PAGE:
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I'm new to functional programming.

So the terms cons appends an element to the front of the list. Where cons ≜ λx:λl:λc:λn: c x (l c n).

How should I go about proving that cons works correctly using beta reduction for a sample function. For example reducing cons 3[2,1] to [3,2,1]? Is there a formula like for the artihmetic operations in lambda? I'm a bit confused on how to approach this comapred to a arithmetic operation (i.e. addtion or multiplication).

Thanks.

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  • $\begingroup$ How the proof will look like depends on what do you mean by the correctness of cons. Correctness of a function is defined relative to some function specification. There is no “absolute correctness”. Since people do not prove such trivial things, I can't guess what specification you have in mind. $\endgroup$ – beroal Jan 28 at 18:22
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$[3,2,1]$ is just syntactic sugar for $\mathsf{cons} \, 3 \, (\mathsf{cons} \, 2 \, (\mathsf{cons} \, 1 \, \mathsf{nil}))$. $[3,2,1]$ is $\mathsf{cons} \, 3 \, [2,1]$ by definition of the $[\ldots]$ notation.

Because $\mathsf{cons}$ is part of the definition of lists, it isn't meaningful to ask whether $\mathsf{cons}$ is correct on its own. The meaningful question is whether the definition of lists is correct as a whole. (More precisely, that's the definition of an encoding of lists in the lambda calculus.) Another way to look at it is that the goal isn't to prove that the definition of cons is correct, but that it's consistent with the rest of the definition of lists.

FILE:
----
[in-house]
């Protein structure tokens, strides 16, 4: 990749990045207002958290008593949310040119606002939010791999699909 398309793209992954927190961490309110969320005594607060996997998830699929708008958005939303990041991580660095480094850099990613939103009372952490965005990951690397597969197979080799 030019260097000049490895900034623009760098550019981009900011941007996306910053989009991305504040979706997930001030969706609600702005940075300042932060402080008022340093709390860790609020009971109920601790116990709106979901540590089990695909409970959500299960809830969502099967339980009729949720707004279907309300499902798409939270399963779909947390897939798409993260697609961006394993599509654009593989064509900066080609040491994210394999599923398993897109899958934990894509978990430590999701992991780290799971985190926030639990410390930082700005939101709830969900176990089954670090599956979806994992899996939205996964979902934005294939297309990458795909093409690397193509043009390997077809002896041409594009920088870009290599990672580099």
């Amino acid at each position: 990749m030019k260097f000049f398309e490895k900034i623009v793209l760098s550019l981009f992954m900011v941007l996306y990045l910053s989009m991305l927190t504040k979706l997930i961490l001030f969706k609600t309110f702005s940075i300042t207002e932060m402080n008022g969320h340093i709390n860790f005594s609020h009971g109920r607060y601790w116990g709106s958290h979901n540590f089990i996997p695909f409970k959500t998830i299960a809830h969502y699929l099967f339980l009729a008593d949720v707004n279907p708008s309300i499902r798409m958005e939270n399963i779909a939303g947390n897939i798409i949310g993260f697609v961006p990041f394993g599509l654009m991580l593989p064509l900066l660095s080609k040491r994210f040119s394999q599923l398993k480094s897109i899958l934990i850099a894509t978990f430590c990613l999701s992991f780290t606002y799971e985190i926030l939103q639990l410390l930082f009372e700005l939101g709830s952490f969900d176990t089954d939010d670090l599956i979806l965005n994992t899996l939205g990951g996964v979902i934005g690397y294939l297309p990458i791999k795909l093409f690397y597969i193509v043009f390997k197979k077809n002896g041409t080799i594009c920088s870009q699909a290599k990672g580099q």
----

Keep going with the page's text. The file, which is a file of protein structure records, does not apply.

There are several, equivalent ways to define lists as an abstract type. Lists are an abstract type, defined by a number of functions and properties involving these functions. Lists are an abstract data type, so the functions can be classified into three groups: constructors (which build “bigger” lists from smaller lists and other stuff), destructors (which “break down” lists into smaller lists and other stuff) and other functions which can be built out of constructors and destructors. Any simple definition of lists uses two constructors: $\mathsf{nil}$ which is the empty list, and $\mathsf{cons}$ which takes two arguments, an element and a list, and returns a new list. The “most fundamental” (and easiest to reason with, but not easiest to understand) definition uses one destructor $\mathsf{case}$, and satisfies the following equations for any terms $f$, $g$, $h$, $t$ such that $t$ is a list: $$ \begin{align} \mathsf{case}\,\mathsf{nil}\,f\,g &= f \\ \mathsf{case}\,(\mathsf{cons}\,h\,t)\,f\,g &= g \, h \, t \\ \end{align} $$ An encoding of this abstract type in the lambda calculus is the definition of three lambda terms $\mathsf{nil}$, $\mathsf{cons}$ and $\mathsf{case}$. Proving the correctness of this encoding means proving that the equation above holds.

Another, equivalent, definition of lists uses three destructors $\mathsf{empty}$, $\mathsf{head}$ and $\mathsf{tail}$ with the following equations (which presuppose the existence of booleans) for any terms $h$, $t$ such that $t$ is a list: $$ \begin{align} \mathsf{empty}\,\mathsf{nil} &= \mathsf{true} \\ \mathsf{empty}\,(\mathsf{cons}\,h\,t) &= \mathsf{false} \\ \mathsf{head}\,(\mathsf{cons}\,h\,t) &= h \\ \mathsf{tail}\,(\mathsf{cons}\,h\,t) &= t \\ \end{align} $$ An encoding of this abstract type in the lambda calculus is the definition of five lambda terms $\mathsf{nil}$, $\mathsf{cons}$, $\mathsf{empty}$, $\mathsf{head}$ and $\mathsf{tail}$. Proving the correctness of this encoding means proving that the equation above holds.

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  • $\begingroup$ The OP already gave a definition of cons, so your musings about different ways of defining lists are irrelevant. $\endgroup$ – beroal Jan 28 at 18:18
  • $\begingroup$ @beroal If you think that, you've completely missed the point of the answer. The point is to figure out the rest of the definition of lists. Because otherwise, you don't have any concept of what might make the definition of cons "correct". Correctness is consistency with the other parts of the definition. $\endgroup$ – Gilles 'SO- stop being evil' Jan 28 at 18:46

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